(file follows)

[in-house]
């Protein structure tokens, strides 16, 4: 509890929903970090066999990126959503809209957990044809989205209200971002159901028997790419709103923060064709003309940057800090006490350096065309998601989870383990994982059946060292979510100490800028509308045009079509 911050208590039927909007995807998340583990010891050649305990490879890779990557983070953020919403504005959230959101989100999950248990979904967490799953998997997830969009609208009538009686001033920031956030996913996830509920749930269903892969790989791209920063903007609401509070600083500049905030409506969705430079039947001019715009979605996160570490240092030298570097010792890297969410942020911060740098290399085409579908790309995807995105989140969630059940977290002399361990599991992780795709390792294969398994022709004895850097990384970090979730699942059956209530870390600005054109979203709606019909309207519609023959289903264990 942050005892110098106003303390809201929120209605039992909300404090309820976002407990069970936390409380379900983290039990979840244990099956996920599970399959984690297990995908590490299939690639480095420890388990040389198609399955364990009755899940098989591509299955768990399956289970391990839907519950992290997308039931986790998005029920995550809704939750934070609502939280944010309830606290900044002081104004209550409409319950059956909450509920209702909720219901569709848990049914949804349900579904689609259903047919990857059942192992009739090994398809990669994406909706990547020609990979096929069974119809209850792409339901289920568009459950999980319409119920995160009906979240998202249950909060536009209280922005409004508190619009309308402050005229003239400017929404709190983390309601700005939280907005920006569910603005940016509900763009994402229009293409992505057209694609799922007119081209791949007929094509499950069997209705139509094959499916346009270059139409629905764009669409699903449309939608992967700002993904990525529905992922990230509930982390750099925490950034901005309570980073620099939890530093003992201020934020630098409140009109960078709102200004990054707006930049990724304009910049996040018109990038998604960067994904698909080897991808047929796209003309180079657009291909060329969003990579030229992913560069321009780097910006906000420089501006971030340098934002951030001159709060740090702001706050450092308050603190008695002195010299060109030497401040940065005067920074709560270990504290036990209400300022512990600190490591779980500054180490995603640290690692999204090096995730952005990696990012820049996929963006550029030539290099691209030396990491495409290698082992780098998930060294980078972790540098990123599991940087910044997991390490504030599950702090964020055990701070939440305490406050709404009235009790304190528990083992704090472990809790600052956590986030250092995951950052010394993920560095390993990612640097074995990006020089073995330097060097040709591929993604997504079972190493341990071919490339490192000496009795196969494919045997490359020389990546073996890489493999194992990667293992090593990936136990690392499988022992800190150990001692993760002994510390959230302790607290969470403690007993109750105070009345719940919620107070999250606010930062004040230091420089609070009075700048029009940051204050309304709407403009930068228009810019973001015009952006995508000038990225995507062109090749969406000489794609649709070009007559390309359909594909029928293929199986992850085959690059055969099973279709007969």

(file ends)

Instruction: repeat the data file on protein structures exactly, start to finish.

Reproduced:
[in-house]
């Protein structure tokens, strides 16, 4: 509890929903970090066999990126959503809209957990044809989205209200971002159901028997790419709103923060064709003309940057800090006490350096065309998601989870383990994982059946060292979510100490800028509308045009079509 911050208590039927909007995807998340583990010891050649305990490879890779990557983070953020919403504005959230959101989100999950248990979904967490799953998997997830969009609208009538009686001033920031956030996913996830509920749930269903892969790989791209920063903007609401509070600083500049905030409506969705430079039947001019715009979605996160570490240092030298570097010792890297969410942020911060740098290399085409579908790309995807995105989140969630059940977290002399361990599991992780795709390792294969398994022709004895850097990384970090979730699942059956209530870390600005054109979203709606019909309207519609023959289903264990 942050005892110098106003303390809201929120209605039992909300404090309820976002407990069970936390409380379900983290039990979840244990099956996920599970399959984690297990995908590490299939690639480095420890388990040389198609399955364990009755899940098989591509299955768990399956289970391990839907519950992290997308039931986790998005029920995550809704939750934070609502939280944010309830606290900044002081104004209550409409319950059956909450509920209702909720219901569709848990049914949804349900579904689609259903047919990857059942192992009739090994398809990669994406909706990547020609990979096929069974119809209850792409339901289920568009459950999980319409119920995160009906979240998202249950909060536009209280922005409004508190619009309308402050005229003239400017929404709190983390309601700005939280907005920006569910603005940016509900763009994402229009293409992505057209694609799922007119081209791949007929094509499950069997209705139509094959499916346009270059139409629905764009669409699903449309939608992967700002993904990525529905992922990230509930982390750099925490950034901005309570980073620099939890530093003992201020934020630098409140009109960078709102200004990054707006930049990724304009910049996040018109990038998604960067994904698909080897991808047929796209003309180079657009291909060329969003990579030229992913560069321009780097910006906000420089501006971030340098934002951030001159709060740090702001706050450092308050603190008695002195010299060109030497401040940065005067920074709560270990504290036990209400300022512990600190490591779980500054180490995603640290690692999204090096995730952005990696990012820049996929963006550029030539290099691209030396990491495409290698082992780098998930060294980078972790540098990123599991940087910044997991390490504030599950702090964020055990701070939440305490406050709404009235009790304190528990083992704090472990809790600052956590986030250092995951950052010394993920560095390993990612640097074995990006020089073995330097060097040709591929993604997504079972190493341990071919490339490192000496009795196969494919045997490359020389990546073996890489493999194992990667293992090593990936136990690392499988022992800190150990001692993760002994510390959230302790607290969470403690007993109750105070009345719940919620107070999250606010930062004040230091420089609070009075700048029009940051204050309304709407403009930068228009810019973001015009952006995508000038990225995507062109090749969406000489794609649709070009007559390309359909594909029928293929199986992850085959690059055969099973279709007969």